In these talks we use the nickn ame "&infin\;-category" to refer to either a quasi -category\, a complete Segal space\, a Segal categ ory\, or 1-complicial set (aka a naturally marked quasi-category) - these terms referring to Quillen equivalent models of (&infin\;\,1)-categories\, t hese being weak infinite-dimensional categories wi th all morphisms above dimension 1 weakly invertib le. Each of these models has accompanying notions of &infin\;-functor\, and &infin\;-natural transfo rmation and these assemble into a strict 2-categor y like that of (strict 1-)categories\, functors\, and natural transformations.

In the first t alk\, we'\;ll use standard 2-categorical techni ques to define adjunctions and equivalences betwee n &infin\;-categories and limits and colimits insi de an &infin\;-category and prove that these notio ns relate in the expected ways: eg that right adjo ints preserve limits. All of this is done in the a forementioned 2-category of &infin\;-categories\, &infin\;-functors\, and &infin\;-natural transform ations. In the 2-category of quasi-categories our definitions recover the standard ones of Joyal/Lur ie though they are given here in a "synthetic" rat her than their usual "analytic" form.

In th e second talk\, we'\;ll justify the framework i ntroduced in the first talk by giving an explicit construction of these 2-categories. This makes use of an axiomatization of the properties common to the Joyal\, Rezk\, Bergner/Pellissier\, and Verity /Lurie model structures as something we call an &i nfin\;-cosmos.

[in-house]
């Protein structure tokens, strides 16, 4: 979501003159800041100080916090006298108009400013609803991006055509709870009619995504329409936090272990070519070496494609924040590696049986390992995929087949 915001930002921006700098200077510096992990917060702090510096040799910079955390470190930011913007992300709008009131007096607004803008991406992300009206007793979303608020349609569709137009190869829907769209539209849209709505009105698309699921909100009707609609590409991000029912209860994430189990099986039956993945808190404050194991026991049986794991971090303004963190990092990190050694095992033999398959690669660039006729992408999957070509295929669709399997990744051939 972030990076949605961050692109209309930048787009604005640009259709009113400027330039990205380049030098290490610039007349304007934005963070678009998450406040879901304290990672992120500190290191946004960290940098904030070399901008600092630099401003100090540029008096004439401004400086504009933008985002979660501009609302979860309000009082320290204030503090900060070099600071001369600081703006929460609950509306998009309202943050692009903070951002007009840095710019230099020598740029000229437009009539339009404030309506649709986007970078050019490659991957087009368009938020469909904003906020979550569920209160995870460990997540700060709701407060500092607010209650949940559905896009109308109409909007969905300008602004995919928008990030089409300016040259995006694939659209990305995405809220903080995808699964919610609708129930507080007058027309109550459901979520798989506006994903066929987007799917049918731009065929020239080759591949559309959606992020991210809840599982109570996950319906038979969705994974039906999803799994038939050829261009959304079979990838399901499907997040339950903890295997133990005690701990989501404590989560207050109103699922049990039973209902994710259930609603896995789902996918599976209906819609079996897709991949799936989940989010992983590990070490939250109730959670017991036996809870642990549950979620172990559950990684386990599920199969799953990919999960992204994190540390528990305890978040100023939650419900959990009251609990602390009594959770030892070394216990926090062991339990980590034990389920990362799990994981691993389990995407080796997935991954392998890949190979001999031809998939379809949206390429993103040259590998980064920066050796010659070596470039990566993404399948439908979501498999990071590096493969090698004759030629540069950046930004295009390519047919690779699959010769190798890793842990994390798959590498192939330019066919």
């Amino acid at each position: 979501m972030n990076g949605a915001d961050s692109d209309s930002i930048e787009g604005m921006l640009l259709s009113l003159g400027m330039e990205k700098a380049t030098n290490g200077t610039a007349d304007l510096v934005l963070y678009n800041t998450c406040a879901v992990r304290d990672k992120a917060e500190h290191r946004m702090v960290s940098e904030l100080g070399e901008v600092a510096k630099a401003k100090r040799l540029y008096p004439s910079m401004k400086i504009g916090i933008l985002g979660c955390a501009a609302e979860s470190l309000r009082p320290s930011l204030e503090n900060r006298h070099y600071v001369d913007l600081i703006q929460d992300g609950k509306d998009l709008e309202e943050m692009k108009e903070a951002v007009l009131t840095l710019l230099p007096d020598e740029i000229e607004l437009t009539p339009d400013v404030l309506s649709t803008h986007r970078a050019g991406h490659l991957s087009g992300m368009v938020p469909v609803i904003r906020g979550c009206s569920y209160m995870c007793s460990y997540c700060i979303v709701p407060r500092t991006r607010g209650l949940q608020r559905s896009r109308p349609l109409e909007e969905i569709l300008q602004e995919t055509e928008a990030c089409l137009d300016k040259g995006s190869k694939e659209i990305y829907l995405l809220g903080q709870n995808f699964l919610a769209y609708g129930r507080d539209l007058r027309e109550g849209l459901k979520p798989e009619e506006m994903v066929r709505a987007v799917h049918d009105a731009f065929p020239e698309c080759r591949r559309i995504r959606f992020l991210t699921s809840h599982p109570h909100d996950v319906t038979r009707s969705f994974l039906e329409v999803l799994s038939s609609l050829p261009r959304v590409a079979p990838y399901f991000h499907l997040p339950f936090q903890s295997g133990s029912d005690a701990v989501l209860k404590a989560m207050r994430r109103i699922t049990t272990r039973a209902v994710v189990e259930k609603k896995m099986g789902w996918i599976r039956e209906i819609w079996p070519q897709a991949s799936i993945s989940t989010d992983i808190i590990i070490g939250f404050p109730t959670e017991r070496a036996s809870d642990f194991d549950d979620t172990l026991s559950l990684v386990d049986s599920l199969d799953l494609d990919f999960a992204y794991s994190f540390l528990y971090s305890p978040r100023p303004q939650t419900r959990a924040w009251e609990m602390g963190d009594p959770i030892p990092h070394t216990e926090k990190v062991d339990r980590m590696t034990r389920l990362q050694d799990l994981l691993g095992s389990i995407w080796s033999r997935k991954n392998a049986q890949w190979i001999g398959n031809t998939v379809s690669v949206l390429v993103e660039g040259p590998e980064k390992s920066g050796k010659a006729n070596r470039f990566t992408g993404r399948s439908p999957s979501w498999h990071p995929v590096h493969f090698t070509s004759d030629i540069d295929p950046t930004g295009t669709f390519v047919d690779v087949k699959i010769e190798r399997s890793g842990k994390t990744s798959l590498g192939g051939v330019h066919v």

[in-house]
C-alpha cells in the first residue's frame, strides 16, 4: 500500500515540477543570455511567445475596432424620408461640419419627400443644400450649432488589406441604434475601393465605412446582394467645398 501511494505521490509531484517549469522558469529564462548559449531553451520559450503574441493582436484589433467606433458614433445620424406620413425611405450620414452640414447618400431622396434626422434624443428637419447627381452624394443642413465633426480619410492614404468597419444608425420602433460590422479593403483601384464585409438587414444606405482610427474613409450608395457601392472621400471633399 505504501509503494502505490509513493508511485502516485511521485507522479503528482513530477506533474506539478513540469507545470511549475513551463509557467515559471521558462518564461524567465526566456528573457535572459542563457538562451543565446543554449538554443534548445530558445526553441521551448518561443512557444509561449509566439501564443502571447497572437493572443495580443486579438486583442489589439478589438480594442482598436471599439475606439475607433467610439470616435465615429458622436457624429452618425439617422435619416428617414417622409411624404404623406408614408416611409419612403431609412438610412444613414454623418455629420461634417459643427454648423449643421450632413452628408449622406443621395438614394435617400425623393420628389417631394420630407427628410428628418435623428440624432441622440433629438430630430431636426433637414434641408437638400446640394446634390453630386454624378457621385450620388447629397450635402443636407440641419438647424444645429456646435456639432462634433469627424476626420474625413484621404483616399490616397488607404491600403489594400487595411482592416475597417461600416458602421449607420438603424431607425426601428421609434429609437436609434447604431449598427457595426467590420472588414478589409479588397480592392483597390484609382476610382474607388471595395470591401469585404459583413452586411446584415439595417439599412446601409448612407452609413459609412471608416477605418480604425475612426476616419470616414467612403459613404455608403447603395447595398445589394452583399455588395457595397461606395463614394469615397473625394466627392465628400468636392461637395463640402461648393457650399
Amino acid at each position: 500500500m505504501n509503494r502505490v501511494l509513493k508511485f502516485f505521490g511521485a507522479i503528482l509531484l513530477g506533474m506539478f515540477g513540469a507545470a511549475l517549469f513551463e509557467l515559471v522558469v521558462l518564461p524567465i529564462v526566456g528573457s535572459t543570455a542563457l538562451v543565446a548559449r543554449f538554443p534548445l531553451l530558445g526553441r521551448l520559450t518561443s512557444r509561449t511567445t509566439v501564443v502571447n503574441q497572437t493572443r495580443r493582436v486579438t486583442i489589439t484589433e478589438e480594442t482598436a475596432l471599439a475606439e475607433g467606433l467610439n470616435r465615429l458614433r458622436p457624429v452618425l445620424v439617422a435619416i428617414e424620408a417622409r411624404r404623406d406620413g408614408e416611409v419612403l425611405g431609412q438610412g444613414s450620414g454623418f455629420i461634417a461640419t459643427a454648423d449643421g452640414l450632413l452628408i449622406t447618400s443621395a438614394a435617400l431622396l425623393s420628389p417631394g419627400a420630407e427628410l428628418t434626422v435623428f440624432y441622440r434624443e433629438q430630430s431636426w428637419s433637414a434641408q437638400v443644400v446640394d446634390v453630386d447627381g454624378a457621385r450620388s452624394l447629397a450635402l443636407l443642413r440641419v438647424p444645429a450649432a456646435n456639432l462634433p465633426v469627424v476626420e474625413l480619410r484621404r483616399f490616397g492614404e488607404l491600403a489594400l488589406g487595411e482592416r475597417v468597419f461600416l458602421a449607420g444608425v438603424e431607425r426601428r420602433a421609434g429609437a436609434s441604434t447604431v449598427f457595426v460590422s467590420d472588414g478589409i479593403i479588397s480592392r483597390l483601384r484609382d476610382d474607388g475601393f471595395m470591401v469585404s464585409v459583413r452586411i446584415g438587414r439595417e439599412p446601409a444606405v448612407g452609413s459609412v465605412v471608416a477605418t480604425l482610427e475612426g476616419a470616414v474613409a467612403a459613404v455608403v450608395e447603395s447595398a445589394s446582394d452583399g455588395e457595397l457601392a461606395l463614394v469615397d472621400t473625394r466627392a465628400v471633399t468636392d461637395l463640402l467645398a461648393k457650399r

In the third talk\, we'\; ll encode the universal properties of adjunction a nd of limits and colimits as equivalences of comma &infin\;-categories. We also introduce co/cartesi an fibrations in both one-sided and two-sided vari ants\, the latter of which are used to define "mod ules" between &infin\;-categories\, of which comma &infin\;-categories are the prototypical example.

In the fourth talk\, we'\;ll prove that theory being developed isn&rsquo\;t just "model-a gnostic&rdquo\; (in the sense of applying equally to the four models mentioned above) but invariant under change-of-model functors. As we explain\, it follows that even the "analytically-proven" theor ems that exploit the combinatorics of one particul ar model remain valid in the other biequivalent mo dels.

Related Links

- http://www.math.jhu.edu/~eriehl/ scratch.pdf \;- lecture notes from a simil ar series of four talks delivered at EPFL
- http://www.math. jhu.edu/~eriehl/elements.pdf \;- book in p rogress on the subject of these lectures

LOCATION:Seminar Room 1\, Newton Institute CONTACT:INI IT END:VEVENT END:VCALENDAR